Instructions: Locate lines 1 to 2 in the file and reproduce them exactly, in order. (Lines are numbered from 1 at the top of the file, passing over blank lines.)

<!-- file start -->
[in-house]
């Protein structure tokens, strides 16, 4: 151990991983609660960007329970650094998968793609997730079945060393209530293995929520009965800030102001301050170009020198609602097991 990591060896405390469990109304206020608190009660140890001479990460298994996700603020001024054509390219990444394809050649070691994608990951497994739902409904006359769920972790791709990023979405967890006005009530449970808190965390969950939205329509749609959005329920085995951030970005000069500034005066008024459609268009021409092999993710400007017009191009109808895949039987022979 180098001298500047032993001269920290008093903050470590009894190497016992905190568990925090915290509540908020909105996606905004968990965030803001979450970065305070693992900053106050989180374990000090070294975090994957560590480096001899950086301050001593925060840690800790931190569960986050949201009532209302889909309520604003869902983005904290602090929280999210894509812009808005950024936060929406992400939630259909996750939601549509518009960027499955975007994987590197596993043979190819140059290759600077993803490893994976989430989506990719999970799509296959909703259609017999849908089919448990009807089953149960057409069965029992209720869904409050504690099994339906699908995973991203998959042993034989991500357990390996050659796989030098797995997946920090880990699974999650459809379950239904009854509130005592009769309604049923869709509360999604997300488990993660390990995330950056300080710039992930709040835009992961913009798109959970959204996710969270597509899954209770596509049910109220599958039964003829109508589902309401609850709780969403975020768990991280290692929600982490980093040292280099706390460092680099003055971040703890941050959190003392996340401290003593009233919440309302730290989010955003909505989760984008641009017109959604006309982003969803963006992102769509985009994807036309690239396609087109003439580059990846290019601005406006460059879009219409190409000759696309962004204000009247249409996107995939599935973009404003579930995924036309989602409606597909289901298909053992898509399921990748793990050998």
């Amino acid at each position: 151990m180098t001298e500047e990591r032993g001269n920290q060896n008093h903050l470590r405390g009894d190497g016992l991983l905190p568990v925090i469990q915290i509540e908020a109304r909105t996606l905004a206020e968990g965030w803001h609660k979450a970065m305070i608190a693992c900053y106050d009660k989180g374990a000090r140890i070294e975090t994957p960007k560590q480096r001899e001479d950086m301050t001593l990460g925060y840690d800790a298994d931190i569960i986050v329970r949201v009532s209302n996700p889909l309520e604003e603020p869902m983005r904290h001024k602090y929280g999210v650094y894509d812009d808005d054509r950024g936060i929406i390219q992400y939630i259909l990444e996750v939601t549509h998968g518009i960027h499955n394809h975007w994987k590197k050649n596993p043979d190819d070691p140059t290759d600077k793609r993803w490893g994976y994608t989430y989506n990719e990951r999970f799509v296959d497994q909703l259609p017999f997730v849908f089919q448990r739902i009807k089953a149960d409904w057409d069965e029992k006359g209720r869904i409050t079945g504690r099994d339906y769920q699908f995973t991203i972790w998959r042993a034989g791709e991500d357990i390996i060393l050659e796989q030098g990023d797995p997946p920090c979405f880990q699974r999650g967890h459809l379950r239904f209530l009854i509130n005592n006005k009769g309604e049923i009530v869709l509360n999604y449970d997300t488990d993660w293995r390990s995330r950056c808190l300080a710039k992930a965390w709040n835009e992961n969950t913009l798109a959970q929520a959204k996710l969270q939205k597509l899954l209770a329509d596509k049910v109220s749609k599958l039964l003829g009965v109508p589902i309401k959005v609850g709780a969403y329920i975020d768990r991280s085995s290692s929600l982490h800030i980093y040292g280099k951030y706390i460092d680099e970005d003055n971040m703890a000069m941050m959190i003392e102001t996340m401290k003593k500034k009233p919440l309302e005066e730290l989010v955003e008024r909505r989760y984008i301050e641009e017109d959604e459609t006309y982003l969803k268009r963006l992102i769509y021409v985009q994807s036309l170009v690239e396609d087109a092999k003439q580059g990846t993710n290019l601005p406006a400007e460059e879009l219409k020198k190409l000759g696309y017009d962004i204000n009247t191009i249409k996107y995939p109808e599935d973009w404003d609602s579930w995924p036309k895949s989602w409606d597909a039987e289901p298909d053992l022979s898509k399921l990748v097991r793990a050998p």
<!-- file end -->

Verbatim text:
[in-house]
């Protein structure tokens, strides 16, 4: 151990991983609660960007329970650094998968793609997730079945060393209530293995929520009965800030102001301050170009020198609602097991 990591060896405390469990109304206020608190009660140890001479990460298994996700603020001024054509390219990444394809050649070691994608990951497994739902409904006359769920972790791709990023979405967890006005009530449970808190965390969950939205329509749609959005329920085995951030970005000069500034005066008024459609268009021409092999993710400007017009191009109808895949039987022979 180098001298500047032993001269920290008093903050470590009894190497016992905190568990925090915290509540908020909105996606905004968990965030803001979450970065305070693992900053106050989180374990000090070294975090994957560590480096001899950086301050001593925060840690800790931190569960986050949201009532209302889909309520604003869902983005904290602090929280999210894509812009808005950024936060929406992400939630259909996750939601549509518009960027499955975007994987590197596993043979190819140059290759600077993803490893994976989430989506990719999970799509296959909703259609017999849908089919448990009807089953149960057409069965029992209720869904409050504690099994339906699908995973991203998959042993034989991500357990390996050659796989030098797995997946920090880990699974999650459809379950239904009854509130005592009769309604049923869709509360999604997300488990993660390990995330950056300080710039992930709040835009992961913009798109959970959204996710969270597509899954209770596509049910109220599958039964003829109508589902309401609850709780969403975020768990991280290692929600982490980093040292280099706390460092680099003055971040703890941050959190003392996340401290003593009233919440309302730290989010955003909505989760984008641009017109959604006309982003969803963006992102769509985009994807036309690239396609087109003439580059990846290019601005406006460059879009219409190409000759696309962004204000009247249409996107995939599935973009404003579930995924036309989602409606597909289901298909053992898509399921990748793990050998």